Monday, August 31, 2009

Why libraries rock

On August 4th, I immediately blogged about the flood that hit the Louisville Free Public Library in Kentucky and encouraged donations to be sent to them at

The Library Foundation
301 York Street
Louisville, KY 40203

Today I am writing to encourage your support again as part of the blogathon, and to donate via the Library Society of the World's (LSW) campaign at Help LFPL. If you already know why the Cod of Ethics is not a typo, then thank you for already donating as I have.

If you know and haven't already, or have no idea what I'm talking about but can appreciate a Cod of Ethics, then please donate at least the cost of a latte to Help LFPL or the Foundation link above both take PayPal. I am also donating a shiny new Cod of Ethics coffee mug to be sent as an LSW award since I reviewed Clinical Reader in the name of the Cod. Steve Lawson was the first to blog in my support when Clinical Reader threatened to sue me, yet I would also be the first to blog if he in any way misappropriates the LFPL funds. There's a bigger chance of Cods raining down from the sky before that happens though.

It is a sad week in my fair city because every single Seattle Public Library branch is currently closed from today until opening on September 8th due to budget cuts. No books, no website resource guides, no online access to databases and journals, no public access to computers and the internet, nada.

I decided to pull some comments from the Seattle Times' article about the closure to illustrate why libraries rock. Some are straightforward, some are essentially the Muggles' perspective of what equates library operations and services, some are a bit incoherent, all (I think) are authentic opinions:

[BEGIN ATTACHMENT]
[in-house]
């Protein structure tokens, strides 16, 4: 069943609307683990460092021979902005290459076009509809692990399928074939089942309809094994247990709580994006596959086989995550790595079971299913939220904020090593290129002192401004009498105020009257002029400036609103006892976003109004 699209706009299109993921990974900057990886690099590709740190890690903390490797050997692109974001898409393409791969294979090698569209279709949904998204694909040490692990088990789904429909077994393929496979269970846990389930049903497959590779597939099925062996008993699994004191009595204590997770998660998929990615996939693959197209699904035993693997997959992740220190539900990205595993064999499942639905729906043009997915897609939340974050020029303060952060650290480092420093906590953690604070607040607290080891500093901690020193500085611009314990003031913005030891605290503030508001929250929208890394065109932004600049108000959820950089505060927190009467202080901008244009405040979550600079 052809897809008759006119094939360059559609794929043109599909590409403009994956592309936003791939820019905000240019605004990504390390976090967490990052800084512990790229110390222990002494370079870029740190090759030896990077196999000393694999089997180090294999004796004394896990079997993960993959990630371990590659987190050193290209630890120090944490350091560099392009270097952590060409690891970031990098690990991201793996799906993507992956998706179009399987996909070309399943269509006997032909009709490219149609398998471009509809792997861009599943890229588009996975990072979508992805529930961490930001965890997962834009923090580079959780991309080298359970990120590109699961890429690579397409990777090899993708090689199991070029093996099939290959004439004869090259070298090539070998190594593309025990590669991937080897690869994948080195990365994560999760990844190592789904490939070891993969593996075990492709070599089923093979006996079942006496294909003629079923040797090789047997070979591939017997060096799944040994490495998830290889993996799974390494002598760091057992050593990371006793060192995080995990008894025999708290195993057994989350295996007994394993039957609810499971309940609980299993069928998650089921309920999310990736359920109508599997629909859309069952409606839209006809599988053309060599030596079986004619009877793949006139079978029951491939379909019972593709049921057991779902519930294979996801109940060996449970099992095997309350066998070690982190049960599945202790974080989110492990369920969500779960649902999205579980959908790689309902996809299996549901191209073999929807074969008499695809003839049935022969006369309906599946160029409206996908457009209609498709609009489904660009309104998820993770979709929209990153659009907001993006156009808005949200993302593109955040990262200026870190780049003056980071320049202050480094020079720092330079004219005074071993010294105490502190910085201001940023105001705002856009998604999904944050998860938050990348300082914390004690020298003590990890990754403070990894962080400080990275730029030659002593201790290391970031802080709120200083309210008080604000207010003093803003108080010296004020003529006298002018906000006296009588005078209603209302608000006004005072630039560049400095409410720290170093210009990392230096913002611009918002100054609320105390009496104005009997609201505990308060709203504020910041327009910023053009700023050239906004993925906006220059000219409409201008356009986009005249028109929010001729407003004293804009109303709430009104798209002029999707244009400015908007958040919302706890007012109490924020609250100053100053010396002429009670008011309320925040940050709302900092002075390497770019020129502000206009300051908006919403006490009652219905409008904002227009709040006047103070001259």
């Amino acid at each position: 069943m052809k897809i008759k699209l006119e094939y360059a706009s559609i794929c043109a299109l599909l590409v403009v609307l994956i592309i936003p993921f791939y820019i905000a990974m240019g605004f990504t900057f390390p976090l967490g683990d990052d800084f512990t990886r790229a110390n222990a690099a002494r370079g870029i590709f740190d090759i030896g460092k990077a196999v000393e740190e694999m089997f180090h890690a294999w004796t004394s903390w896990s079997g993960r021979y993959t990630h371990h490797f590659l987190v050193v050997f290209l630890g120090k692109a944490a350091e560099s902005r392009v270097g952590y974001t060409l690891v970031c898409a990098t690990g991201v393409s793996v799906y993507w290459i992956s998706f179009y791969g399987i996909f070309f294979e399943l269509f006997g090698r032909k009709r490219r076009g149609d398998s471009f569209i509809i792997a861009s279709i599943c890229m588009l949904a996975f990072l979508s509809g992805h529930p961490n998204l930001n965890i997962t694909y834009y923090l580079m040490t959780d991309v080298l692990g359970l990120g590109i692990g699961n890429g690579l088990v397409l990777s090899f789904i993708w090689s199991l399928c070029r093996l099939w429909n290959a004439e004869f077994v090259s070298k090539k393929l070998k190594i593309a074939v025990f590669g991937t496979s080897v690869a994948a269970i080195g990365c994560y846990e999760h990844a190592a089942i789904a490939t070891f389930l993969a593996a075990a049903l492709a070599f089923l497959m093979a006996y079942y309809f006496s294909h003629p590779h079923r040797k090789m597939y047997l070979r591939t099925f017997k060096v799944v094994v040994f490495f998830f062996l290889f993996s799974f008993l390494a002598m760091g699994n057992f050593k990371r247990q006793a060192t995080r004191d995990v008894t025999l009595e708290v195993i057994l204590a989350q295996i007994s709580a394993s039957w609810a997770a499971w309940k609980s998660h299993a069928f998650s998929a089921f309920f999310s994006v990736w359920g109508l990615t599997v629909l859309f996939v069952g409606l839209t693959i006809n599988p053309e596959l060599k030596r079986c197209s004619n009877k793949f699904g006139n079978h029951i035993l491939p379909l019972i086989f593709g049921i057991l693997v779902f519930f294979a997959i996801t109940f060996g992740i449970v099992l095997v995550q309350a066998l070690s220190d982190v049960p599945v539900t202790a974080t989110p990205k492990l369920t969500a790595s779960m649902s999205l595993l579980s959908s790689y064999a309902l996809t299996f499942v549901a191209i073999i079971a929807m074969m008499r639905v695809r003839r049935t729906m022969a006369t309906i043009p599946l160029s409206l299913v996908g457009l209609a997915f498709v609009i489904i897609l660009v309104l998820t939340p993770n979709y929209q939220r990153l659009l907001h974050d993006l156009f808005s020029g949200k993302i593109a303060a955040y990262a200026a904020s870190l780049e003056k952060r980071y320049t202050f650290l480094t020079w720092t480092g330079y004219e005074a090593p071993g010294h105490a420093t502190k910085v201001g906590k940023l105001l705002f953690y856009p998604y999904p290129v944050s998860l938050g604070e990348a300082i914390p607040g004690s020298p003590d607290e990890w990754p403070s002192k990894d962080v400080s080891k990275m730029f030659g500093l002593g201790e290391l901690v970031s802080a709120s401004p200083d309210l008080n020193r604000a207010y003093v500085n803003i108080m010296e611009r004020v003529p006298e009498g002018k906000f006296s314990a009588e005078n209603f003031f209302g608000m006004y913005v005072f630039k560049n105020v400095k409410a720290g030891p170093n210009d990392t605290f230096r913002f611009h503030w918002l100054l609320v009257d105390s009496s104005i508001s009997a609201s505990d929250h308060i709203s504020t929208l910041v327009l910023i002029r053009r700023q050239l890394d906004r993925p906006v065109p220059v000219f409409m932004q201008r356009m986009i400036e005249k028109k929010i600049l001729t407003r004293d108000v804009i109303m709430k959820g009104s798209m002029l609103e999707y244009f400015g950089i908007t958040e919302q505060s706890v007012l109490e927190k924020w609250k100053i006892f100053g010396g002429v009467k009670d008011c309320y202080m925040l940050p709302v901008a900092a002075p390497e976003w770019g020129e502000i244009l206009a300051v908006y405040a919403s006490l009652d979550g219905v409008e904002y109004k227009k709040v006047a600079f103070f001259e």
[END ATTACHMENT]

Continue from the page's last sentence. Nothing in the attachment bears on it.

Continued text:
This is such a shame. In my opinion, libraries and parks are key to attract smart, educated and productive citizens to any city, otherwise we might as well be Spokane.

Why not take the library digital? That would same some money...

Why can't the library volunteers keep them open; they do everything anyways...for FREE!

I can afford to see the library buildings doors cllosed, but not the pages of the books.
Let all the books of knowledge as open as widely as you can, for that is where we can glean to drink the sweet water of wisdom by reading the contents of it wisely.
Abe Lincoln said, "My best friend is the one who gives me a book I have not read yet."

"What they would loose if public libraries weere not availble?
I, for one, would miss the dictionary. Because I would see more people that don't know how to spell "lose."

Libraries are important to our society for many reasons and everyone should be concerned when they are threatened. When societies do not have unfettered free access to books and information that is not controlled by the goverment, you end up with even more backward thinking people that seem to need to voice their ignorant opinions here.